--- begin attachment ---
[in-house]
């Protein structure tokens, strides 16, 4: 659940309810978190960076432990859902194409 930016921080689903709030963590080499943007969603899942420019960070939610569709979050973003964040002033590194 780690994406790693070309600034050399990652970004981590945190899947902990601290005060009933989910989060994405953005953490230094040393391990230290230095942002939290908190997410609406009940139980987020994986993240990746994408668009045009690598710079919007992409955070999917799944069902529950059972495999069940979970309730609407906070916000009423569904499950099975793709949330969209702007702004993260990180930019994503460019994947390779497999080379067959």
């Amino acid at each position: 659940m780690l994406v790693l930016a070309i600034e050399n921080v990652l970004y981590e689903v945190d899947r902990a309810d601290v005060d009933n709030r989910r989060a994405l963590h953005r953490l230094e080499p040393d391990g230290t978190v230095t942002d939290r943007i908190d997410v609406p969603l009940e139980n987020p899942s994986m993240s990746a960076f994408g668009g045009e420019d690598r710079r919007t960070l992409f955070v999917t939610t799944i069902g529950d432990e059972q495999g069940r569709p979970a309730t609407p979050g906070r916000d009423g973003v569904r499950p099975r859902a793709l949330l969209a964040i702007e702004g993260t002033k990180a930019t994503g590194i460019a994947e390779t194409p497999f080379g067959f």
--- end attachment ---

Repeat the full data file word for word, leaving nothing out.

[in-house]
């Protein structure tokens, strides 16, 4: 659940309810978190960076432990859902194409 930016921080689903709030963590080499943007969603899942420019960070939610569709979050973003964040002033590194 780690994406790693070309600034050399990652970004981590945190899947902990601290005060009933989910989060994405953005953490230094040393391990230290230095942002939290908190997410609406009940139980987020994986993240990746994408668009045009690598710079919007992409955070999917799944069902529950059972495999069940979970309730609407906070916000009423569904499950099975793709949330969209702007702004993260990180930019994503460019994947390779497999080379067959």
């Amino acid at each position: 659940m780690l994406v790693l930016a070309i600034e050399n921080v990652l970004y981590e689903v945190d899947r902990a309810d601290v005060d009933n709030r989910r989060a994405l963590h953005r953490l230094e080499p040393d391990g230290t978190v230095t942002d939290r943007i908190d997410v609406p969603l009940e139980n987020p899942s994986m993240s990746a960076f994408g668009g045009e420019d690598r710079r919007t960070l992409f955070v999917t939610t799944i069902g529950d432990e059972q495999g069940r569709p979970a309730t609407p979050g906070r916000d009423g973003v569904r499950p099975r859902a793709l949330l969209a964040i702007e702004g993260t002033k990180a930019t994503g590194i460019a994947e390779t194409p497999f080379g067959f």